What is a Content Management System?
There are lots of ways to describe them but essentially a Content Management System — or CMS as they are commonly called — is a tool used to build and maintain a website that doesn’t require a high degree of technical skill. Or to put it more simply you do not need to know how to program to create a website. Now, programming skills can come in handy and you do need to be technically adept. But, with the CMS of today you can create a fairly complicated site with forms, eCommerce, users and complicated page layouts – without knowing how to code – or even HTML or CSS.
What is that? Basically a web application that makes it easier to build websites.
- You can create websites more quickly this way and they are much, much easier to maintain.
- WordPress is the dominant open source CMS. Want to see what webites have been create in WordPress? Click here.
- Others CMS that are used include: Drupal, Joomla and then a bunch more…ModX, Craft, Perch, …and on and on…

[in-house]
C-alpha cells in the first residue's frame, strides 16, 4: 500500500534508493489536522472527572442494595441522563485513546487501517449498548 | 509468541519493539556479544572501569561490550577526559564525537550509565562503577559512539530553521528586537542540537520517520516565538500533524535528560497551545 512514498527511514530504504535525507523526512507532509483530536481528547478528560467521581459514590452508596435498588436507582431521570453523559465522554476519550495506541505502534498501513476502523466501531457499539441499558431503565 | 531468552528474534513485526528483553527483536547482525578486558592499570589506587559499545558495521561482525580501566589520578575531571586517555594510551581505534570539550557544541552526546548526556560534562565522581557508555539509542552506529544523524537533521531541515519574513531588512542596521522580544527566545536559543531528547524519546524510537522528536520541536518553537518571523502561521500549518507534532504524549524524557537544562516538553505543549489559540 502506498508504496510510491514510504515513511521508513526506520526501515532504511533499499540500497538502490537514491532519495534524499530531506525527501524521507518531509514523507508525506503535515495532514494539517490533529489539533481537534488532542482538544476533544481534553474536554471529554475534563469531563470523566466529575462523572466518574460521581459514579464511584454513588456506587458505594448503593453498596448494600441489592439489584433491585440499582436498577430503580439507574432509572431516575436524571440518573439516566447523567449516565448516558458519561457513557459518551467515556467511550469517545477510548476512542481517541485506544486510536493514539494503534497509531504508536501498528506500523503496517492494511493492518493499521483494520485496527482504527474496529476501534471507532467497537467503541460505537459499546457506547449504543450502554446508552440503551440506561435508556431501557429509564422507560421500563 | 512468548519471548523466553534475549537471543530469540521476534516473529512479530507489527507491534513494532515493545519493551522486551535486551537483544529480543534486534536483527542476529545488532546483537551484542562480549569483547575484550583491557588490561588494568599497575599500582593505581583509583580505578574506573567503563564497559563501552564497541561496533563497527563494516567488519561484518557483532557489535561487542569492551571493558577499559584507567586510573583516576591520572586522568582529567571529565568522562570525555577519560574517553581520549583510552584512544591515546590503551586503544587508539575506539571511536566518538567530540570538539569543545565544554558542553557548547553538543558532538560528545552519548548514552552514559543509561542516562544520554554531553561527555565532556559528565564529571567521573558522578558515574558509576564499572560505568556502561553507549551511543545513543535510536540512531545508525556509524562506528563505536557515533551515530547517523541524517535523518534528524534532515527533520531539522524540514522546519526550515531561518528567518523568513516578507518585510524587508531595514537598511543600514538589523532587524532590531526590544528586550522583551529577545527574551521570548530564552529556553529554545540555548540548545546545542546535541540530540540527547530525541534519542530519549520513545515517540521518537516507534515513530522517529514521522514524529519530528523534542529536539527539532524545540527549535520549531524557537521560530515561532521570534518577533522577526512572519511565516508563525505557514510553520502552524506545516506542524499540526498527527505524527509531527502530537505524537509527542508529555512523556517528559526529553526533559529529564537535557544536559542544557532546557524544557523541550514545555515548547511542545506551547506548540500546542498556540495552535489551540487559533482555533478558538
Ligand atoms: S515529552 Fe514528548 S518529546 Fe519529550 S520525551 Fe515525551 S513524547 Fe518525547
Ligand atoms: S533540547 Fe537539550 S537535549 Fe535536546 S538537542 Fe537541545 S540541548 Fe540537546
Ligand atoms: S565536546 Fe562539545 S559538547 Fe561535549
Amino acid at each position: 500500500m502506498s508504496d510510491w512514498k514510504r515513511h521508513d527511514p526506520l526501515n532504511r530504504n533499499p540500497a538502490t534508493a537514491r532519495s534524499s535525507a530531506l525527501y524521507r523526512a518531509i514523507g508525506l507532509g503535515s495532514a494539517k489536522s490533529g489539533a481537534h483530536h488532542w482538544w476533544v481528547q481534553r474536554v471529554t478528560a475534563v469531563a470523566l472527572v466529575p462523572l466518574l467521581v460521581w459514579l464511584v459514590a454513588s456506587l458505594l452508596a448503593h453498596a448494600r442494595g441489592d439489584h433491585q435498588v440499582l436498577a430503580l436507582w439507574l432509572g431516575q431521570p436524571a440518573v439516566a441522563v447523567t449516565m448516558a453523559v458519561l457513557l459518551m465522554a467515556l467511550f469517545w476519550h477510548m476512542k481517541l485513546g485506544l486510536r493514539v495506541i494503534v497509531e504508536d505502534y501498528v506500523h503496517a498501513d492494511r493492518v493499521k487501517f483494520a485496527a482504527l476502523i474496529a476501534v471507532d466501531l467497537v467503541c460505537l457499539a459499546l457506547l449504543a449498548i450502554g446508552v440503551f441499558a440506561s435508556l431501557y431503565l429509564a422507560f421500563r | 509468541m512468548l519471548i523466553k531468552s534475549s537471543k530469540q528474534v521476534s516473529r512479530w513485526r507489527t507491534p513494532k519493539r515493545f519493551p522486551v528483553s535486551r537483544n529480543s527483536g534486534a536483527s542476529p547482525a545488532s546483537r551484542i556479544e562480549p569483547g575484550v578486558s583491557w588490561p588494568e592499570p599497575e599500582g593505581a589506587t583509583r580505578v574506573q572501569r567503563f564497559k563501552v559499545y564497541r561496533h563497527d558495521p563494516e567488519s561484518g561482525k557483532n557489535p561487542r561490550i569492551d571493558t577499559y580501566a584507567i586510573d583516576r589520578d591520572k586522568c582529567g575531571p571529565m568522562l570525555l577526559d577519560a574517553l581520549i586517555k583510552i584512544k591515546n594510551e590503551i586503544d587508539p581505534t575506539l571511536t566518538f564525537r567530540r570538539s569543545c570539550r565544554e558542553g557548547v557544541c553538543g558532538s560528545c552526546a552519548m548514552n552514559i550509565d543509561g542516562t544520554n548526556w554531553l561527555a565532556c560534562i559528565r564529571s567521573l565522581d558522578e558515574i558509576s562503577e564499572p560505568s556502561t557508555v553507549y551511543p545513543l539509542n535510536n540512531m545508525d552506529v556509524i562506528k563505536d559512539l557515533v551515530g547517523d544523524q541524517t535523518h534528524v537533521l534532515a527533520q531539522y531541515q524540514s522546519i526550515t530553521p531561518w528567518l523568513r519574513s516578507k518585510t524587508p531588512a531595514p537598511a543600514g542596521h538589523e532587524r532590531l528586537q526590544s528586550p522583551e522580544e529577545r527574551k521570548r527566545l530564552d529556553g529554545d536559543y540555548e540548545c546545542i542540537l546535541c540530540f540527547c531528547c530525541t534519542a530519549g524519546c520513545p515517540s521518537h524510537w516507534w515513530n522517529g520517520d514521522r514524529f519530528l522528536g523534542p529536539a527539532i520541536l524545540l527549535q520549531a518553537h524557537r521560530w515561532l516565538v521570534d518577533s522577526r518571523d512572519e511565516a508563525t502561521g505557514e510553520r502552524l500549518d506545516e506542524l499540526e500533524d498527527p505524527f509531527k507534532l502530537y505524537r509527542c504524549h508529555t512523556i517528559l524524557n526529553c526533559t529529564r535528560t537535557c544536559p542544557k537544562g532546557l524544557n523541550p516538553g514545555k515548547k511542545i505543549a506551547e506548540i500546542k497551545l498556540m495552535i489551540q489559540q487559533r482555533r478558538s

- Depending on the source, WordPress has anywhere from 40-65% of the market. What does that mean? That about half of all websites are built using WordPress. As of April 2020 – the estimates are at about 60%.
- Joomla and Drupal are traditional CMS like WordPress. They used to have about 10% of the market each five years ago – now Joomla is at about 4% and Drupal is at about 3%.
- Other CMS-lite tools have become popular with Shopify, Squarespace, Wix, Bitrix, BLogger and Magento each having about 2-3% of the market.
- If you learn WordPress, it will be easier to find work.
- If you build your website with WordPress, it will be easier to find people to maintain & fix it.
All well and good – but why is WordPress so popular?
- Focus: In the beginning, WordPress was designed to solve just one single problem – blogging. It wasn’t trying to be all things to all people and it started with just that.
- Ease of Use:
- Easiest to install, setup and start using. Especially the backend part!
- Committed to users
- Driven by content people not techies.
- The Blog factor: Since WordPress was originally designed for blogs, it is very easy to use to create websites that are blogs. Therefore, a huge percentage of simple blogs are create in WordPress. The chart to the right shows the breakout in WordPress sites.